The Rejuvenation Team of the National IGF in Japan, organized the Japan Internet Governance Forum 2022 from 26 to 28 October , under the overarching theme: “Rethinking Freedom in the Internet”.

The Rejuvenation team, a group of multi-stakeholder participants representing the Japanese government, business, civil society, and the technical community, has been active since May 2021 in order to reactivate discussions on Internet governance at domestic level and targeting IGF 2023 which will be held in Japan.


The IGF Japan was held  on 2 days, with 3 sessions on each day from 15:00 to 18:30 JST and a pre-event on day 0. It was held as an hybrid event with attendance joining remotely and on-site, allowing remote panelists and questions/comments  from remote participants. Attendance reached the number of 252 between remote and onsite participants.

Day 0 (Wednesday, Oct. 26)

  • Internet Governance in the era of Metaverse

Day 1 (Thursday, Oct. 27)

  • Rethinking Freedom in the Internet
  • Revision of Telecommunications Business Law and Internet Governance
  • Current Status of Online Piracy and Today’s Location of the Countermeasure

Day 2 (Friday, Oct. 28)

  • Splinternet 2.0
  • Is the Internet/Telecommunication Network in Japan Okay?
  • Towards IGF 2023 held in Japan

Sessions summary

Day 0

15:00-16:30  Talk Event "Internet Governance in the Metaverse Era"


  • Virtual Character: Virtual Beautiful Girl Nemu
  • Keisuke Kaneyasu (NEC Corporation)

The session helped to understand the new trend of Metaverse and introduced it through a virtual character. The Virtual Reality (VR) equipment required for Metaverse and diverse cultures within it were introduced too. 

There was also a case study in which users' opinions were incorporated and highlighting what can be a possible solution to the problems faced by the platforms. 

There were opinions that the current Metaverse is still lagging as it requires VR equipment and needs to improve overall level in order to become more popular.

Day 1

Opening session 15:00-15:10

First, there was Introduction from Mr.Masanobu Katoh as chair of the rejuvenation team and Mr. Keisuke Kamimura as program committee chair to explain about the team and members involved, and outline the agenda for the  next 2 days.


  • Chengetai Masango (Executive Director, United Nations IGF Secretariat) (recorded intervention)
  • Osamu Onodera (Deputy Director General, International Strategy Bureau, Ministry of Internal Affairs and Communications)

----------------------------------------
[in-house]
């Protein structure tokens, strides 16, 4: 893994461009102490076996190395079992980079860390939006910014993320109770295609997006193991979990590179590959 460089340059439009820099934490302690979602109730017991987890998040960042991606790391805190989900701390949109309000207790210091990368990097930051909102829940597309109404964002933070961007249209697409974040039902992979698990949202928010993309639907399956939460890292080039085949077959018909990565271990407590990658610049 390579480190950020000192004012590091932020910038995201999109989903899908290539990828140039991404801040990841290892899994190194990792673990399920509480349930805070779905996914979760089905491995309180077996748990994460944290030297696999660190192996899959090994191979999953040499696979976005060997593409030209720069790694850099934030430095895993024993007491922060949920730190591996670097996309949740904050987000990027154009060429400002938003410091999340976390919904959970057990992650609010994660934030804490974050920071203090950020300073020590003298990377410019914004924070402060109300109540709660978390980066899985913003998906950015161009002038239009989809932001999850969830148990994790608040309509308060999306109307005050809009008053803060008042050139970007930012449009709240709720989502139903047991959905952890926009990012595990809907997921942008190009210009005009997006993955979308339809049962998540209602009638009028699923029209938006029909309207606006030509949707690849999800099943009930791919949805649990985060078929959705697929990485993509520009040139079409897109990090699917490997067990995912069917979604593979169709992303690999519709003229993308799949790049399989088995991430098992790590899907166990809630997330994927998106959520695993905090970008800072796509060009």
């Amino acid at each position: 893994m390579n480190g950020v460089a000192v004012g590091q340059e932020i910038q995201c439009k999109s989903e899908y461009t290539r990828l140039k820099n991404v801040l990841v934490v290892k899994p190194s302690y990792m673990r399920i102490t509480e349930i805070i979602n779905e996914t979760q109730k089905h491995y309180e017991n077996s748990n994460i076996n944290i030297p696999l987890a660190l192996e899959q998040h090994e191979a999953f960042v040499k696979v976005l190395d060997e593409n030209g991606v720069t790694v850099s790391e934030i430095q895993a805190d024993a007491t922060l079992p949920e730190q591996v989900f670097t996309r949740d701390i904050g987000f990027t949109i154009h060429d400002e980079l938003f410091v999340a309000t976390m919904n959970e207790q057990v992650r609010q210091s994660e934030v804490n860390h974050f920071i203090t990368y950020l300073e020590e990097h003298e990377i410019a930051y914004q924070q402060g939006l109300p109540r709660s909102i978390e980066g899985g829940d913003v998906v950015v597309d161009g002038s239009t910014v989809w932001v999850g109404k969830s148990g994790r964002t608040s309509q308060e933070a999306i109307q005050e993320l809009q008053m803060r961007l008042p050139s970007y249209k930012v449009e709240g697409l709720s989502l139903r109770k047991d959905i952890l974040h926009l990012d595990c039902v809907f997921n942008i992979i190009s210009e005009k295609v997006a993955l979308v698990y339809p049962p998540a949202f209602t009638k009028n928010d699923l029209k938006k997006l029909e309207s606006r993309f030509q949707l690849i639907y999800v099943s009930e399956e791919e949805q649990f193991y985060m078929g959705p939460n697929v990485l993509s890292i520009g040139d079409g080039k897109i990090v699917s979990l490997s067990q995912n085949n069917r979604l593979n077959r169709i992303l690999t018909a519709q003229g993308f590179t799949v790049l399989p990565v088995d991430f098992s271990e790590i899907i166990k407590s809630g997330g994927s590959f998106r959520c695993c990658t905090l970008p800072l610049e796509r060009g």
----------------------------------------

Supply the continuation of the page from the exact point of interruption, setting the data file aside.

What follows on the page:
• Jun Murai (Professor, Keio University) (remote presentation)

At the opening, a video message from Mr. Chengetai Masango was shared where hethanked the team for organizing IGFJapan. He also shared about the meeting with members of the committee in September regarding Japan hosting  Global IGF in 2023. He mentioned the fact that  Japan is taking the presidency of G7 and hoped for synergy between both processes. Finally, he indicated that input from the meeting can feed the coming IGF in addis ababa

Next, Mr. Onodera welcomed all participants and the effort by the rejuvenation team. Then he mentioned several topics of interest to be discussed during the IGF Japan such as splinternet. 

Finally, Professor Murai Juncommented on the theme of this year's edition. He stressed that the impact of the Internet has become too important and we are at the stage where some intervention might be required. 

Thematic Session (1) "Revision of the Telecommunications Business Law and Internet Governance"  16:20-17:30


  • Atsushi Inoue (Ministry of Internal Affairs and Communications)
  • Shino Uenuma (Toranomon South Law Office)
  • Toshiko Sawada (General Incorporated Association EC Network)
  • Ryoji Mori (Eichi Law Office)
  • Moderator: Toshiaki Tateishi (Japan Internet Providers Association)

The revised Telecommunications Business Law  which was enacted earlier in 2022 was the main topic of this session. 

Mr Inoue introduced the key points regarding the revision. Then Mr. Mori,  Mr. Sawada, Mrs. Uenama as panelists shared their thoughts on this law from different perspectives. In the second part of the session, the discussion was focused on to which degree personal data should be regulated, asking the question point if  regulation such as GDPR is too strict.